The Largest Security-Cleared Career Network for Defense and Intelligence Jobs - JOIN NOW

Military


Cruisers in World War I - 1900-1920

Many cruisers were designed and built with the intention of being commissioned for foreign stations ; and as the duties attached to these commissions vary greatly in importance, cruisers are of varying size and cost. There were three classes, which differ in the main elements of size and cost, so that the first class includes the largest and costliest.

An Armored Cruiser was the old pre-Washington Treaty term for a first class cruiser, a Protected Cruiser being a second class cruiser. Armored cruisers had hull and deck armor, while Protected cruisers had only deck armor. An Armored or First Class cruiser had larger guns and better armor than a Protected or Second Class Cruiser. Then there was the Third Class Cruiser (the USN Peace Cruiser: a fancy name for a gunboat assigned to foreign stations, typically in asiatic waters). Armored cruisers were intended to serve in fleet actions, meaning battles. Light cruisers, with their lighter armament and armor, could carry more coal and thus go further.

A few general features are common to all the classes, such as the protective deck, methods of subdivision, double bottom, arrangement of coal, bunkers, and the ammunition passage. Another method of protection which has been adopted extensively by some navies is the fitting behind the armour belt of a cofferdam, packed in some cases with corn pith cellulose. In the event of a shot penetrating the side the cellulose is expected to swell up on contact with the water and thus close up the hole and prevent the inrush of the sea. This cofferdam is usually 1 to 2 feet broad. This system was not approved in the British Navy, as the cellulose appeared to be of little use for this purpose after it had been some time on a ship. The practice of sheathing the hulls of second class cruisers was done with a certain proportion of battleships and cruisers that were intended for distant stations where dock accommodation is limited.

A first class cruiser is practically of the same design, and has the same armament as an armored cruiser, but its hull is protected mainly by means of a protective deck, similar to that of battleships. The addition of the protection of an armor belt to the hull constitutes the difference between an armored cruiser and what is known as a protected cruiser of the first class. It is necessarily of less displacement, about 11,000 tons in the 1890, than an armored cruiser of the same speed and gun-power, on account of the absence of the armoured belt.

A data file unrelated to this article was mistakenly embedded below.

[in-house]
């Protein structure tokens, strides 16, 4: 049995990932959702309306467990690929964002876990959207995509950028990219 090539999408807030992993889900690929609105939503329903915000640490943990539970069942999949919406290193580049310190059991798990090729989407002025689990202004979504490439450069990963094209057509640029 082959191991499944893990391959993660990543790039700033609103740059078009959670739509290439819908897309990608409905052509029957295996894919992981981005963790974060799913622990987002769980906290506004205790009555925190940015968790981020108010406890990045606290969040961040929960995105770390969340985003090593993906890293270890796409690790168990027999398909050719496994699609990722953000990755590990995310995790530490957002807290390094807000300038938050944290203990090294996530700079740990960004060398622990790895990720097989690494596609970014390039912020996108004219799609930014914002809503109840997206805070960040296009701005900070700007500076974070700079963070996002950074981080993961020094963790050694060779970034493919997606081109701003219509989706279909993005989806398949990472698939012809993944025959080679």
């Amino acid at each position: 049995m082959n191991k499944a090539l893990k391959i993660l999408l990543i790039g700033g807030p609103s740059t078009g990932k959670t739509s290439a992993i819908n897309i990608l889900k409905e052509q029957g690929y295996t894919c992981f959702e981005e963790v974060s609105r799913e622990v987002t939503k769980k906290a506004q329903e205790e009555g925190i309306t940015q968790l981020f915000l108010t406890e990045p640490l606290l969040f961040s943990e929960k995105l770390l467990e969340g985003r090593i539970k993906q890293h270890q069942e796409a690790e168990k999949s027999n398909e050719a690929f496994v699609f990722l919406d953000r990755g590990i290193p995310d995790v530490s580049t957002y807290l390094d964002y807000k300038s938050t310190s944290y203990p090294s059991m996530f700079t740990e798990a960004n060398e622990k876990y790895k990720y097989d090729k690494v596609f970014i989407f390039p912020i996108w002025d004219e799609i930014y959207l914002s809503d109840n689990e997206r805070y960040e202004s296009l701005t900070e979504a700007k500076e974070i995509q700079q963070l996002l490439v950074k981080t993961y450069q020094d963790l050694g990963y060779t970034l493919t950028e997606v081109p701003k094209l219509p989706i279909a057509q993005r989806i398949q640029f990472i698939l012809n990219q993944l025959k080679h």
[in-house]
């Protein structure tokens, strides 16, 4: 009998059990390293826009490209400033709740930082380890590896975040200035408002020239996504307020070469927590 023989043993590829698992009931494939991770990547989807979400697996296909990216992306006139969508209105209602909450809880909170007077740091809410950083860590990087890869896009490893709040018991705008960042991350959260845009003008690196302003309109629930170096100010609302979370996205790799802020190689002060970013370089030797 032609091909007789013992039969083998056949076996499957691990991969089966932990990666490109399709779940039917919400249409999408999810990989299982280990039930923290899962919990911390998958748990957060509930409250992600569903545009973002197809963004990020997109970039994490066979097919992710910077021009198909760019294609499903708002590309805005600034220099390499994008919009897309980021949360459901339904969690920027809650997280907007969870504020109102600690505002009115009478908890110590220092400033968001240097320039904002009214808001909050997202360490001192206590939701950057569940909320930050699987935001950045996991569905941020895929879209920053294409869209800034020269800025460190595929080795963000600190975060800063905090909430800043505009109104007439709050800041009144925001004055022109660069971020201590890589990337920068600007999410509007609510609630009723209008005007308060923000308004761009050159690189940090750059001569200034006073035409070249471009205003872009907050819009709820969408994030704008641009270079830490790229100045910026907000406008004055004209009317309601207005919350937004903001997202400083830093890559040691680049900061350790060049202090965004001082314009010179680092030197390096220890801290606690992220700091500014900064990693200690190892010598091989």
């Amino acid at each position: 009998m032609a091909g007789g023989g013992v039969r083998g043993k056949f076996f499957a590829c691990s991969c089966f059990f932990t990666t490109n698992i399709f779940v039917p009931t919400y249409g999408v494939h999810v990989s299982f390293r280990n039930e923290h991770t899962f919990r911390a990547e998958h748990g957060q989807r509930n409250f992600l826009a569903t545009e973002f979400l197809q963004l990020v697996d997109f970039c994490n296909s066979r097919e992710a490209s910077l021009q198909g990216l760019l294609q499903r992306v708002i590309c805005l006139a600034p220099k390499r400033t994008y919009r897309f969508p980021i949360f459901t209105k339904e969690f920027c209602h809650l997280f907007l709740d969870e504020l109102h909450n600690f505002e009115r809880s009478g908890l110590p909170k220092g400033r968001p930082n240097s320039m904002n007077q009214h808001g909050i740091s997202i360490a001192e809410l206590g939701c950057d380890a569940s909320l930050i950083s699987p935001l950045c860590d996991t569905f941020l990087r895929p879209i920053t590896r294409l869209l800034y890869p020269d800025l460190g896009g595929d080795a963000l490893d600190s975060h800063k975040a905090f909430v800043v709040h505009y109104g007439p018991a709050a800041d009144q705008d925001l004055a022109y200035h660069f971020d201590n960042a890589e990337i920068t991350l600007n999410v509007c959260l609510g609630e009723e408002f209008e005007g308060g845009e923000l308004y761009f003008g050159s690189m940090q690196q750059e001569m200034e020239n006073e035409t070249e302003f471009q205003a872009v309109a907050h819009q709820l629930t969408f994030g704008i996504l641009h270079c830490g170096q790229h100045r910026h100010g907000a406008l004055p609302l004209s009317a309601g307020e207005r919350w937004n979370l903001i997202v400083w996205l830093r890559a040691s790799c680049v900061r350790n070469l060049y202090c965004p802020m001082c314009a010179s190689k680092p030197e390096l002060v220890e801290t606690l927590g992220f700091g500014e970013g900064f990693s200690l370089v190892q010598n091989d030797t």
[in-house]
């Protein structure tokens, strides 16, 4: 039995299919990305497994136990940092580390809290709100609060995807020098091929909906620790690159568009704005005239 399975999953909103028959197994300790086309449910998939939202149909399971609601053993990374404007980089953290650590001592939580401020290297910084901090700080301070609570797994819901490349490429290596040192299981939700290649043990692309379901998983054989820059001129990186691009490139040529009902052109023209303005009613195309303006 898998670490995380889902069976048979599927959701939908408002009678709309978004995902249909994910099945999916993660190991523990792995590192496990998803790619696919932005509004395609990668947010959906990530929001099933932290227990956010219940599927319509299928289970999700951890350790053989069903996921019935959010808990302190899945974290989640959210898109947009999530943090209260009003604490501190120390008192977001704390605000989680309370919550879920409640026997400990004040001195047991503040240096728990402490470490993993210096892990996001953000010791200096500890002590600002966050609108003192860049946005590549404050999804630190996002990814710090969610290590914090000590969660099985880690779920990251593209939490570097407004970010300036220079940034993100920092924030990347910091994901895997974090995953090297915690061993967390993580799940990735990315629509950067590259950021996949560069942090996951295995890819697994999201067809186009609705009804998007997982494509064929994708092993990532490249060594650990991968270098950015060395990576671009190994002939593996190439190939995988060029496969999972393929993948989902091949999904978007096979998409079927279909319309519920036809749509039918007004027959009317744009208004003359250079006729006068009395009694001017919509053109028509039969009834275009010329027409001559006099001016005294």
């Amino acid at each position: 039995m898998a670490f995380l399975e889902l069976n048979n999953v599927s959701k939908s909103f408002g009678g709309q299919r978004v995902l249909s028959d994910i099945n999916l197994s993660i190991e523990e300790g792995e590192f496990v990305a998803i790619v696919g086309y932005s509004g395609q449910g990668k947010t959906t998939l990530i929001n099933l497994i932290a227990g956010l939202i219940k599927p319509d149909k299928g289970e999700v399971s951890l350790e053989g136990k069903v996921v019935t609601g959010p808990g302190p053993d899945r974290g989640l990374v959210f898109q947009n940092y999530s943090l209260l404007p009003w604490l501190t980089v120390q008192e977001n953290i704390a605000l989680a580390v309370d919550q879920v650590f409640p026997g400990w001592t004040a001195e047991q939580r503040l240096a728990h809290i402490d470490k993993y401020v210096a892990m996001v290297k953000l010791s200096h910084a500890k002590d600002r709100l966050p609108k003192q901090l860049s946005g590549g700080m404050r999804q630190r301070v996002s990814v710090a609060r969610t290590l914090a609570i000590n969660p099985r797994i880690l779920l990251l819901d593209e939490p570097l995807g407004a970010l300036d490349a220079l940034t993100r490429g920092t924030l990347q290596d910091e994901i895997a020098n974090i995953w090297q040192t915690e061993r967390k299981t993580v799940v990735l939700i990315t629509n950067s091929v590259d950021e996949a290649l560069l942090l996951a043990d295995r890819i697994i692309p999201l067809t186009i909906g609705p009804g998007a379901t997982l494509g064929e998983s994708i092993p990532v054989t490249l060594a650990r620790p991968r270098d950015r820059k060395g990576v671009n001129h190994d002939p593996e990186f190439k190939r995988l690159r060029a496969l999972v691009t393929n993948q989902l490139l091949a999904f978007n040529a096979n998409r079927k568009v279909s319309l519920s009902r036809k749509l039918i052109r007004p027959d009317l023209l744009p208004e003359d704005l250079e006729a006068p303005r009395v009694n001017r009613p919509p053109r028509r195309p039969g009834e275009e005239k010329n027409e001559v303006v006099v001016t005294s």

In the 1870s the first-class cruiser constituted an uncommon type of which France and England had alone turned out examples necessarily few in number, on account of their enormous expense. With the high speed of seventeen knots - which had been realised within a tenth - the first-class cruiser was designed to prevent the escape of merchant vessels or mail steamers, however fast they may be. She may confidently reckon on being able to retreat from an armor-clad, while on the other hand her powerful armament mounted between decks will enable her to accept a combat with any hostile cruiser. By 1900 this class was not being built.

Second Class Cruiser were a stage below the first class in size and in cost. In speed and in armament vessels of this class were also inferior. The same principles of subdivision and other arrangements described for the previous vessels are carried out in the construction of the hull. By 1900 the length of vessels of this class was about 300 to 350 feet, and the displacement 3500 to 6000 tons. The speed is about 20 knots, and the coal supply 600 to 900 tons. New vessels of this class were more powerful and displaced protected ships of the first class.

Usually one 6-inch quick-firer is placed on the forecastle and two 6-inch on the quarter-deck, protected only by shields or howls of 6-inch armour which are fitted over the breach mechanism and revolve with the gun. The broadside batten is usually one 6-inch quick-firer and three 4-7-inch quick-firers on each side, but by around 1900 in some of the latest vessels four or more 6-inch quick-firer guns are mounted on each side. These guns were also protected by light shields or, as in some larger cruisers, by casemates. It was a very general practice to sheath the vessels of this class with teak and copper, as they were often commissioned for distant stations where there are no docking facilities, and the sheathing prevents excessive fouling and corrosion of the skin.

Third Class Cruisers were smaller and of less cost than the second class cruisers and had less speed, protection and armament. The general features in design are simpler than in the second class. By 1900 the average displacement of ships of this class is about 2,000 tons, with a speed of 19 knots. Their main armament consisted of twelve 4-inch guns, and their coal supply was about 500 tons. New vessels of this class are faster and of more displacement. With the third class cruisers may be considered the smaller gunboats and sloops intended for special service, such as on shallow rivers, but the main points in their design are based on the special circumstances to be met with in each case.



NEWSLETTER
Join the GlobalSecurity.org mailing list



 
Page last modified: 07-07-2011 12:43:03 ZULU